John Bailhache, journalist
This article is drawn from a variety of on-line resources. The report of the Jersey wedding and the friendship of John Bailhache with Abraham Lincoln are contained, as part of a full history of John Bailhache, in an article in Issue 127 of the Channel Islands Family History Journal, written by Daniel Benest, a direct desendant of John Bailhache
John Bailhache, a pioneering journalist, was born in Jersey on 8 May 1787. After gaining the rudiments of an education in French, he acquired a knowledge of English and some proficiency in Greek and Latin in an academy near his home. He spent five years as a printer's apprentice.
He was the son of teacher John Bailhache and Mary De La Perrelle.
He married Elizabeth, the daughter of the Rev Dr William Heath, of Virginia, whose ancestors were English, and Sarah Watson. She was a native Virginian of Revolutionary stock, a relative of the famous Lee family.
He went to the United States in 1810 to visit relatives in Ohio, and being unable to return, on account of the blockade, settled first in Cambridge, Ohio, but, two years later he purchased a half interest in The Fredonian at Chillicothe (then the state capital), soon after becoming sole owner.
In 1815 he purchased The Scioto Gazette and consolidated the two papers under the name of The Scioto Gazette and Fredonian Chronicle. He remained until 1828, meantime engaging temporarily in banking, also serving one term in the Legislature (1820), and being elected Associate Justice of the Court of Common Pleas for Ross County.
In 1828 he removed to Columbus, assuming charge of The Ohio State Journal, served one term as mayor of the city, and was State Printer. He sold The Journal in 1836.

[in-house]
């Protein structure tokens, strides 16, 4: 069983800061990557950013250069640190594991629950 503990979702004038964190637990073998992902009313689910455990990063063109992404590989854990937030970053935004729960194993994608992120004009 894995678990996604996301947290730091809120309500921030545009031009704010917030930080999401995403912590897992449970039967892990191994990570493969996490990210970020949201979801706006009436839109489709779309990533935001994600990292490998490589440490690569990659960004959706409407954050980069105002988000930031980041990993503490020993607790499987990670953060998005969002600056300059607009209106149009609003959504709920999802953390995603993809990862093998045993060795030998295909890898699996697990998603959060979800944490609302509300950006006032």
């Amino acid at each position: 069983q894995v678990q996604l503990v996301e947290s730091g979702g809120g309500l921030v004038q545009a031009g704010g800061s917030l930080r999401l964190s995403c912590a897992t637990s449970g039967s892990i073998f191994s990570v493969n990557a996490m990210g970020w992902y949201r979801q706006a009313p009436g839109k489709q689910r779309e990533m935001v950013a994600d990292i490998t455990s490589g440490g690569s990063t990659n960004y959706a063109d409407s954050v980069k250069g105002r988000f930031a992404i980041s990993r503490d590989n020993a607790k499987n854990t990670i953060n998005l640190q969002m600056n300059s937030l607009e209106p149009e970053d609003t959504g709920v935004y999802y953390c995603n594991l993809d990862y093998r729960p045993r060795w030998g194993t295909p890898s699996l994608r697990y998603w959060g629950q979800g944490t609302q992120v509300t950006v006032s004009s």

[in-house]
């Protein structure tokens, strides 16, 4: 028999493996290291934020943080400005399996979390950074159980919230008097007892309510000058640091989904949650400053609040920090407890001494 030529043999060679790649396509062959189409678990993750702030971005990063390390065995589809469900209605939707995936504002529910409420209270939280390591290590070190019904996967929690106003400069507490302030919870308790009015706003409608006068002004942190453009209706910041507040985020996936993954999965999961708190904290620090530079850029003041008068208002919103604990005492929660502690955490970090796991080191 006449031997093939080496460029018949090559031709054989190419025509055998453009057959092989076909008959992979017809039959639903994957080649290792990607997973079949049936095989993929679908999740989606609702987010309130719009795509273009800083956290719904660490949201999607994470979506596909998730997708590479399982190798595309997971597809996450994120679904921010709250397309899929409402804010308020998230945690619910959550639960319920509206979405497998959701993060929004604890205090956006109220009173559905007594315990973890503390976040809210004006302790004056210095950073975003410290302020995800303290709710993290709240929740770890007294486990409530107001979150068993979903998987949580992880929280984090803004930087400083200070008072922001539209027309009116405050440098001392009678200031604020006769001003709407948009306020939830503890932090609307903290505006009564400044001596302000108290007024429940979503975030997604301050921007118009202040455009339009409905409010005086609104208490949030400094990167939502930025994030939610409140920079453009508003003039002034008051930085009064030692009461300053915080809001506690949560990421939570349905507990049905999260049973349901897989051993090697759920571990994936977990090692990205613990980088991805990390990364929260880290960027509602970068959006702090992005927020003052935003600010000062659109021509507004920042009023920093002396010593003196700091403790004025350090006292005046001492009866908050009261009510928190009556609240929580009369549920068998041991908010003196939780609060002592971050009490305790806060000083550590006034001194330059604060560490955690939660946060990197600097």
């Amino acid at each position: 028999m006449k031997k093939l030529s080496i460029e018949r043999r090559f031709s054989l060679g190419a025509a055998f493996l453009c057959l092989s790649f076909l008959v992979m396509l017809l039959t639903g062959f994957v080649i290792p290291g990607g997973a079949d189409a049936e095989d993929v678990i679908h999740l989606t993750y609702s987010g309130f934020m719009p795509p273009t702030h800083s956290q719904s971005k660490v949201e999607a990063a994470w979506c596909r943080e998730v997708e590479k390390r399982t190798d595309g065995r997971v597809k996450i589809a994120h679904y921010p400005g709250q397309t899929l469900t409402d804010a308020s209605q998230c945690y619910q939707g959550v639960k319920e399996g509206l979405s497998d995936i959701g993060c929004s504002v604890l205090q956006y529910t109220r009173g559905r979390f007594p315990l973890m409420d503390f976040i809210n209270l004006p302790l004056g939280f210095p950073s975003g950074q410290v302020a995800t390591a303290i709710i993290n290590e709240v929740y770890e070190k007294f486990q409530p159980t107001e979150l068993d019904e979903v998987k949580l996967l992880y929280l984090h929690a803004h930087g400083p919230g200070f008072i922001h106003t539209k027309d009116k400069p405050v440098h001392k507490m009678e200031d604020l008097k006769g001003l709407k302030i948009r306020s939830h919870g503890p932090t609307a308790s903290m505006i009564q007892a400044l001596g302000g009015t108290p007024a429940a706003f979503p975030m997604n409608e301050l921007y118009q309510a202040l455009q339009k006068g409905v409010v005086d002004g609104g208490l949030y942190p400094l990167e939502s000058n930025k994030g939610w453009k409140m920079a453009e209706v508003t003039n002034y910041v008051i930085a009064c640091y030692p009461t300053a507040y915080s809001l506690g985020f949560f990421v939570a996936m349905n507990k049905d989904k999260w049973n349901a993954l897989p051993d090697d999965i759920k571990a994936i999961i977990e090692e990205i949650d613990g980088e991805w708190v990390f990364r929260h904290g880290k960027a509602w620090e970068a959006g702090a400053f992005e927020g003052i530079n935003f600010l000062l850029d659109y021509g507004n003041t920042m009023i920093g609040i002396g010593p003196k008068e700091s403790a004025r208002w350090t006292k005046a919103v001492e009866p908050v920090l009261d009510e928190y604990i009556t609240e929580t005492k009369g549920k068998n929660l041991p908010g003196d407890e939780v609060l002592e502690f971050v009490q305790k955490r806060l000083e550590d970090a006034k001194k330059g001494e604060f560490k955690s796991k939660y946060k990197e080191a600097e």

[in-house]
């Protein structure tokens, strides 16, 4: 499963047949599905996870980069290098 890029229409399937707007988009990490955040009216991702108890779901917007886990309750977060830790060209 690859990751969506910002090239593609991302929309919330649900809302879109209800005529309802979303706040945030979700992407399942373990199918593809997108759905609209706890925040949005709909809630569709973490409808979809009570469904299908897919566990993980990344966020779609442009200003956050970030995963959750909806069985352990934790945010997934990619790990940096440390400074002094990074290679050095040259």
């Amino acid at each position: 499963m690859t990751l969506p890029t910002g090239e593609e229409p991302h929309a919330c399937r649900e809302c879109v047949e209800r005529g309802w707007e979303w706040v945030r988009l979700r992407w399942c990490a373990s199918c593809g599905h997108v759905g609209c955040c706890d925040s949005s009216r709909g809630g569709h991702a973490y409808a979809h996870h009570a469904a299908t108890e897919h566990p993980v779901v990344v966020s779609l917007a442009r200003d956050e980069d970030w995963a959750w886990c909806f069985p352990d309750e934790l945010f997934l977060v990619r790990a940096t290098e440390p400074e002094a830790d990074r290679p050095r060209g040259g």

When the seat of Government moved to Columbus, he disposed of the Gazette and established the Ohio State Journal, which he ran until he moved to Illinois in 1836. The following year he became part owner, and finally sole proprietor, of The Telegraph at Alton, Illinois, which he ran alone or in association with various partners until 1854, when he retired, giving his attention to the book and job branch of the business.
He served as representative for Madison County in the 13th general assembly (1842-44). As a man and a journalist, Judge Bailhache commanded the highest respect, and did much to elevate the standard of journalism in Illinois, The Telegraph, during the period of his connection with it, being one of the leading papers of the State.
It is not clear how they came to know each other, but it is believed that John Bailhache was a friend of Abraham Lincoln and the future American president may have lodged with him while travelling.
He returned briefly to Jersey in 1853 to be a witness to the marriage of his niecve, Mary Ann Le Rossignol, to Jean Bauche at St Ouen's Parish Church. He would have travelled by stagecoach and railway to reach the Atlantic coast. He wrote the following of the wedding:
- "I will now proceed to give you a short account of the wedding of cusin Mary ANn Le Rossignol and Mr Bauche, which took place a short time since, in order that you may see the difference between those celebrated in the United States and those solemnised à la Jersiaise. The service was to be performed at eleven in the morning in the old parish church. A little after ten the carriages ordered for the occasion rolled up the avenue of Grantez House - the residente of the bride's widowed mother - and took up their stations in the courtyard. A pair of white gloves was then given to each of the coachmen after which they amused themselves until everything was ready, in making large bouquets of flowers with which they adorned their horses, and before setting out, partook of the cake and wine which had been provided for them.